In the same exchange policy changes were also announced with respect to pesticide Worker Protection Standards and applicator certification rules. EPA had spent several years developing a new certified applicator rule, which was promulgated on January 4, 2017. See 82 Fed. Reg. 952.
The most controversial aspect of the rule changes was the imposition of a nationwide requirement that person applying restricted use pesticide must be at least 18 years of age. Notwithstanding an exemption for family members under 18 applying pesticides under the supervision of a family member, agricultural interests still pushed back on the age restriction. As a result EPA had proposed extending the effective date of the rule and reconsidering the age restriction. See 82 Fed. Reg.60196 (December 19, 2017). Mr. Wheeler has now announced that EPA will withdraw its proposed revisions from the Office of Management and Budget, and will not lower the age restriction nor designated representative provisions, another controversial aspect of the worker protection rule. Wheeler did state that there may reconsideration of the application exclusion zone (AEZ”) aspect of the worker protection rule, but if so would do so through a public notice and comment process.

U.S. Environmental Protection Agency’s Office of Pesticide Programs Issues Guidance on Impacts of Agency Closure on Pesticide Regulatory Actions

The U.S. Environmental Protection Agency’s Office of Pesticide Programs has issued the following guidance to the registrants and producers of pesticides describing the impacts of the partial closing of the U.S. government, which includes EPA:

Due to the government shutdown, any submissions to EPA after December 28, 2018, will not be considered received or processed until after a change in EPA’s operational status for work to resume. Please note that the Pesticide Registration Improvement Renewal Act (PRIA 3) expired on December 21, 2018. Per phase out provisions described in FIFRA sec. 33(m)(2)(B), registration service fees for new applications received after that date will be reduced by 70% from the fiscal year 2017 levels. In addition, such applications will not be subject to the decision review time frames specified in PRIA 3. Pending a change in EPA’s operational status, applications received after December 21, 2018 will be subject to these new provisions, and applications received on or prior to December 21, 2018, will continue to be reviewed under the decision time frames specified in PRIA 3.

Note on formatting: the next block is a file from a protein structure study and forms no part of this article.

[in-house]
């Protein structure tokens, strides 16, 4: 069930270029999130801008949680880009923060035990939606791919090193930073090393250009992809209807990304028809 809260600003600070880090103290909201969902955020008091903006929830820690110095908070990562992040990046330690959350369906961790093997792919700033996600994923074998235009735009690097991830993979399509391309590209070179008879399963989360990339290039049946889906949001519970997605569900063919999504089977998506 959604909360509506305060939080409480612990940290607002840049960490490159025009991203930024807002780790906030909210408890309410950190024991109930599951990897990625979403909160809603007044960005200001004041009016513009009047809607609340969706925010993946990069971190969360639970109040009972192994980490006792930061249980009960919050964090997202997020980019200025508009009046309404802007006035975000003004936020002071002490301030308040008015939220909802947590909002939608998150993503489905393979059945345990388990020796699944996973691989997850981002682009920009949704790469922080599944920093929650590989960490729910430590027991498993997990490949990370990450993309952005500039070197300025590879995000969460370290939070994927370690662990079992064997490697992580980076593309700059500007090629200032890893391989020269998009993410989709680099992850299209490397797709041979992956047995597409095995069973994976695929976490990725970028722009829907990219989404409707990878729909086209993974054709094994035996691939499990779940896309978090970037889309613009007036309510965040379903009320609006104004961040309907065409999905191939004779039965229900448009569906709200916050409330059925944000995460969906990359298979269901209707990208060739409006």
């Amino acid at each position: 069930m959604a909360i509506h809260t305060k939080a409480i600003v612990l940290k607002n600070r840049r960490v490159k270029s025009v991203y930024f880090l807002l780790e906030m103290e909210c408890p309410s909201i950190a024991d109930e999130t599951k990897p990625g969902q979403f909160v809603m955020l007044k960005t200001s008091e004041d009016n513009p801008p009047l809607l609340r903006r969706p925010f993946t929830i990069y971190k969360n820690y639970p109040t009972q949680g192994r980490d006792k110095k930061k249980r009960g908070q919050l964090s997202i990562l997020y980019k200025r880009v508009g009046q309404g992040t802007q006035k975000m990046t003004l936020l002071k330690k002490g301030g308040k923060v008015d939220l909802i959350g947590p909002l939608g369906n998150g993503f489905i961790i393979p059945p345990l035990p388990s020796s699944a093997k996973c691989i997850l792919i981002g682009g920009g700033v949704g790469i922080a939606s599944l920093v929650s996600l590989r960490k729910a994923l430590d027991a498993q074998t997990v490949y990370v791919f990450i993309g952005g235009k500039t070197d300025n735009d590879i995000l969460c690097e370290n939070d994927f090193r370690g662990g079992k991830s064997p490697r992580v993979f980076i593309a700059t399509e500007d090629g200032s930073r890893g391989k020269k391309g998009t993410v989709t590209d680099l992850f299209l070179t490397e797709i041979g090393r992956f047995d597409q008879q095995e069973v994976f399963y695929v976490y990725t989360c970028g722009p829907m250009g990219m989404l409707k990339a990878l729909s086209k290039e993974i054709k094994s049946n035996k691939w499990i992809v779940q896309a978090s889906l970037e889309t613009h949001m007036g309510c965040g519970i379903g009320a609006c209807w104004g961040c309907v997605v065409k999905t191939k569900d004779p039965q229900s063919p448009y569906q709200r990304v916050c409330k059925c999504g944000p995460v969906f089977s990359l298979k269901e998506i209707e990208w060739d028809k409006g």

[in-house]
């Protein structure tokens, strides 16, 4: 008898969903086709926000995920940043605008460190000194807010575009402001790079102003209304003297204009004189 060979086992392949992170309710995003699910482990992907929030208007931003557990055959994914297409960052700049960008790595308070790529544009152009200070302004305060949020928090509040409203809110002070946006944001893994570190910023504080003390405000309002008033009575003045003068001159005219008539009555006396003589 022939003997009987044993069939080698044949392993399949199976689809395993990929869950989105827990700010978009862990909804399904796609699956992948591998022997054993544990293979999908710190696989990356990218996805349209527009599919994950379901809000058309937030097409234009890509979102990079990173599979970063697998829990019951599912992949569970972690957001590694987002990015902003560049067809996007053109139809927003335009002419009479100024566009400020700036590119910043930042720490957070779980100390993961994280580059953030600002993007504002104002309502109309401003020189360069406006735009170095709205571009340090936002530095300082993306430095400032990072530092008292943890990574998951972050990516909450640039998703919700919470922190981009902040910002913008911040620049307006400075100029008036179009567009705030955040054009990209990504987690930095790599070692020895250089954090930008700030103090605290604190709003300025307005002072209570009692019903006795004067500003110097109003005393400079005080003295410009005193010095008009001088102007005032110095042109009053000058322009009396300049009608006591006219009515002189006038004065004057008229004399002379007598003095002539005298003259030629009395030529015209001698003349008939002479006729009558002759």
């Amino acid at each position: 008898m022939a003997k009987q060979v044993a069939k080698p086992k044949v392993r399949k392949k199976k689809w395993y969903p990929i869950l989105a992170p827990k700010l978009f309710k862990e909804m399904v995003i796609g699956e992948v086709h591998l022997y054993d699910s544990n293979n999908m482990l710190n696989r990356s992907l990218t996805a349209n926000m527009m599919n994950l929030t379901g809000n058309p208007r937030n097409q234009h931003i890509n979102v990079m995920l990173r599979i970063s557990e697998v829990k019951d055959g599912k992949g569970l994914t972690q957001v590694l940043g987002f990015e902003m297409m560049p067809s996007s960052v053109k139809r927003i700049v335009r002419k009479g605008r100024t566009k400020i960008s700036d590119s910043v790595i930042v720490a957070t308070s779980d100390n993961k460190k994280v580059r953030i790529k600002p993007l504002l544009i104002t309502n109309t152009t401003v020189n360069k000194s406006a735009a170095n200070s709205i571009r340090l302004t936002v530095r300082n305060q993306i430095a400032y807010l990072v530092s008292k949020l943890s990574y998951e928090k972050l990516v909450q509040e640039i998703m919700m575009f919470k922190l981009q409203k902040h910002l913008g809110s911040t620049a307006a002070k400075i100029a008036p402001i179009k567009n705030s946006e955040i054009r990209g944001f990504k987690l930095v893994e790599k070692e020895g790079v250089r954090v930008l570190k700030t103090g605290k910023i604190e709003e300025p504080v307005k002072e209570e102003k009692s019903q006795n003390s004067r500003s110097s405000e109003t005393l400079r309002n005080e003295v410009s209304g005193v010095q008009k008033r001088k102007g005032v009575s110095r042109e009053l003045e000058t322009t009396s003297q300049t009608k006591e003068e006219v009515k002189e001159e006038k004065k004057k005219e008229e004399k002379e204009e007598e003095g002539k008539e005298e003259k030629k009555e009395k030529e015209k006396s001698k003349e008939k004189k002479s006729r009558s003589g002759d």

Aside from the obvious impact that work will not be performed while OPP employees are furloughed, the major impact will be on parties seeking new registrations or amendments to existing registrations. PRIA is a fee-for-service statute governing all major pesticide regulatory actions by EPA. Each covered action is assigned a review period and a processing fee. PRIA has added certainty to regulatory process, providing applicants with a firm decision date that facilitates regulatory and business planning. With PRIA now suspended, no deadline will apply to any applications filed during the closure, although a reduced fee will still apply. It is highly unlikely that many parties will continue with filings during this period, as there can be no estimate of when EPA might complete processing of the application.

A resolution of the closure will likely include the enactment of a new PRIA. Once PRIA is again operative, EPA will likely see a wave of applications filed, putting any application not subject to PRIA in further uncertainty. Depending upon EPA’s position on these applications once business resumes, parties who filed during this period of ambiguity may want to consider refiling in order to become subject to the new PRIA.

Budget Bill Continues Protection of State Medical Marijuana Programs

The budget bill which passed the House on March 22 contains the Rohrabacher (R-CA)-Blumenauer (D-OR) amendment, which prohibits the expenditure of Federal funds to take any enforcement action against anyone acting in compliance with a state medical marijuana program. Enactment by the Senate and signing by the President is anticipated. Assuming enactment the protection will continue until September 30, 2018, the end of the Federal fiscal year. Efforts by the Colorado delegation to extend protection to state recreational marijuana programs failed.